Alleged Nazi teen had to pass online ‘test’ to prove hatred of Jews, jury hears
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Alleged Nazi teen had to pass online ‘test’ to prove hatred of Jews, jury hears

17-year-old who is charged with preparing for acts of terrorism after reportedly joining far-right extremist group Feuerkrieg Division appeared in court today

Birmingham Crown Court (Google Maps)
Birmingham Crown Court (Google Maps)

A jury at Birmingham Crown Court has heard how an alleged neo-Nazi teenager had a pass an online “test” to prove his hatred of Jews before being accepted into private chats.

The 17-year old from Rugby in Warwickshire, who cannot be named for legal reasons, is charged with preparing for acts of terrorism after joining Feuerkrieg Division (FKD) last summer, which he denies.

Prosecutors Matthew Brook told the court that the youth had wanted a firearm capable of “smashing heads” and asked a friend where he could buy a gun.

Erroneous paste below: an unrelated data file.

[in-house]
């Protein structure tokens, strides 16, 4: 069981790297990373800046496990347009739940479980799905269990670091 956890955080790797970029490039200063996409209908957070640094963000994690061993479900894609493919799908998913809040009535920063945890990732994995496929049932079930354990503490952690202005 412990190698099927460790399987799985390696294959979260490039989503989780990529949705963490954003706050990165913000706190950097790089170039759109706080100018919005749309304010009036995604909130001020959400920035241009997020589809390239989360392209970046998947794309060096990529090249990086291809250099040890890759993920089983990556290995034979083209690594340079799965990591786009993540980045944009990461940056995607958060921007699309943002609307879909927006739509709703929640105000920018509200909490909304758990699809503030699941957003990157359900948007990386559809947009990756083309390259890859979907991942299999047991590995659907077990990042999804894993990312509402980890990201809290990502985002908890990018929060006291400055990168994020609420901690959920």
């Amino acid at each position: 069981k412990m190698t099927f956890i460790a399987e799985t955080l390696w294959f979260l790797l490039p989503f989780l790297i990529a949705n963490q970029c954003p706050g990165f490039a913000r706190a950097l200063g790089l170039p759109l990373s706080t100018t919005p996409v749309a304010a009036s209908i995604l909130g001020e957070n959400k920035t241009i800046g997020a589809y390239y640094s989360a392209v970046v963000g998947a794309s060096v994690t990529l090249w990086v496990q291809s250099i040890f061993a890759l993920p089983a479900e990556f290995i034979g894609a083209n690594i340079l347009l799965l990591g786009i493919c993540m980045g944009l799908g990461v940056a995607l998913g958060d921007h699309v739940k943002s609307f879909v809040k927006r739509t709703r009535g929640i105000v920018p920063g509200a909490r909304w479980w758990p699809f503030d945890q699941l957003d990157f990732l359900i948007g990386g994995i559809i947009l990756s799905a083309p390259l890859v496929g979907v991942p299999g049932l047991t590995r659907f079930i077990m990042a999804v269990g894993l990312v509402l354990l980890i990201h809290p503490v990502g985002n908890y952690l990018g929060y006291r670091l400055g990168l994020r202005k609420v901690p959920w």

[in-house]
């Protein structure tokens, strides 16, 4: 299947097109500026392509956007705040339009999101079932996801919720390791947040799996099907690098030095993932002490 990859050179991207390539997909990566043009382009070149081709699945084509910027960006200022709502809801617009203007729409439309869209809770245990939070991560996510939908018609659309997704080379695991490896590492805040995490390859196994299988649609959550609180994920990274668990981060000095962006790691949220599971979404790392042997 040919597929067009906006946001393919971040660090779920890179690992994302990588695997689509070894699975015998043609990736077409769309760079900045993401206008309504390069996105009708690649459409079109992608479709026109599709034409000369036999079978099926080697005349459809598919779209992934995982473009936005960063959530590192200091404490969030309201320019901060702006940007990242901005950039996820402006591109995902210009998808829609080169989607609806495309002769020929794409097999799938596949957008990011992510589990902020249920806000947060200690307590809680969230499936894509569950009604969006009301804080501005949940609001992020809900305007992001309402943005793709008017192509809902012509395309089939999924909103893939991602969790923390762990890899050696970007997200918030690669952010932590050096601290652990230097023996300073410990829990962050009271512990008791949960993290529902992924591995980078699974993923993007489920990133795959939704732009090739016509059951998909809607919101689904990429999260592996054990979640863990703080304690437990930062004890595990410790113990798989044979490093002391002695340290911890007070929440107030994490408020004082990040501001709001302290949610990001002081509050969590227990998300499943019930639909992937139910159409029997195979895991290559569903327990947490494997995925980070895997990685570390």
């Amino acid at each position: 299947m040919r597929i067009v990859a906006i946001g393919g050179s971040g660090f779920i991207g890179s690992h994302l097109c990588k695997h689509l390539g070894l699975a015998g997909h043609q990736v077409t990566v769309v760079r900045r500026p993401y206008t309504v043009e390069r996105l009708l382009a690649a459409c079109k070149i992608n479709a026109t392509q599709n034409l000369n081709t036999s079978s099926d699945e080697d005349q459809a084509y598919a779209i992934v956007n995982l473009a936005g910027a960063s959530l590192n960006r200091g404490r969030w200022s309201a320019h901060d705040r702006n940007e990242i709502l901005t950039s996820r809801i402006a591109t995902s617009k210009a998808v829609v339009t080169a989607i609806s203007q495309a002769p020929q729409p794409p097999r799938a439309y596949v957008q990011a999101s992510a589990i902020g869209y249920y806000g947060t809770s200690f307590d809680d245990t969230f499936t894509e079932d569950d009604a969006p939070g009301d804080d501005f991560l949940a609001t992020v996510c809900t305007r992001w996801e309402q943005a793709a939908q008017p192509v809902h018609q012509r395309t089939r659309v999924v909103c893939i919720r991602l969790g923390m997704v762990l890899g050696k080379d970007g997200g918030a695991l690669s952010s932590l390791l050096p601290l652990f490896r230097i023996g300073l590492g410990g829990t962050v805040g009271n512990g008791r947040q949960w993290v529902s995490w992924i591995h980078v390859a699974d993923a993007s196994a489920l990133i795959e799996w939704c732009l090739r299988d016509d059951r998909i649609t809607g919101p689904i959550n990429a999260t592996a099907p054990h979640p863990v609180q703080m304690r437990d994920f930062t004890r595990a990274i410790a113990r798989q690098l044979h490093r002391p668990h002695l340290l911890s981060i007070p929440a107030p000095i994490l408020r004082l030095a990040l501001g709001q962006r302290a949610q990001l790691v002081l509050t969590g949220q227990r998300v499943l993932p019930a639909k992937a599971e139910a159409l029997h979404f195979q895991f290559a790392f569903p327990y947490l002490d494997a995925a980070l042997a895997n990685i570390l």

Given an online test to ensure he was a “worthy” of becoming an FKD recruit, he is alleged to have told fellow UK-based extremists that fascism was “the pursuit of restoring the natural order”, with Brook saying he wanted to provoke a race war.

Jurors were told the defendant also used the test to describe Jews as “a parasite which must be eradicated”.

The US-based Anti-Defamation League said FKD “calls for violence against their perceived enemies and destruction of ‘the system,’ or society at large, which they believe is controlled by the Jews”.

Brook said the FKD, which was set up in 2018, “believes violence – and in particular mass shootings – are good and will bring about a breakdown in society which will give them the opportunity to achieve their fascist aims”.

In an online exchange read to the jury, the youth is alleged to have said: “I’m getting armed and getting in shape. I’d urge everyone to do the same.”

The trial continues.

 

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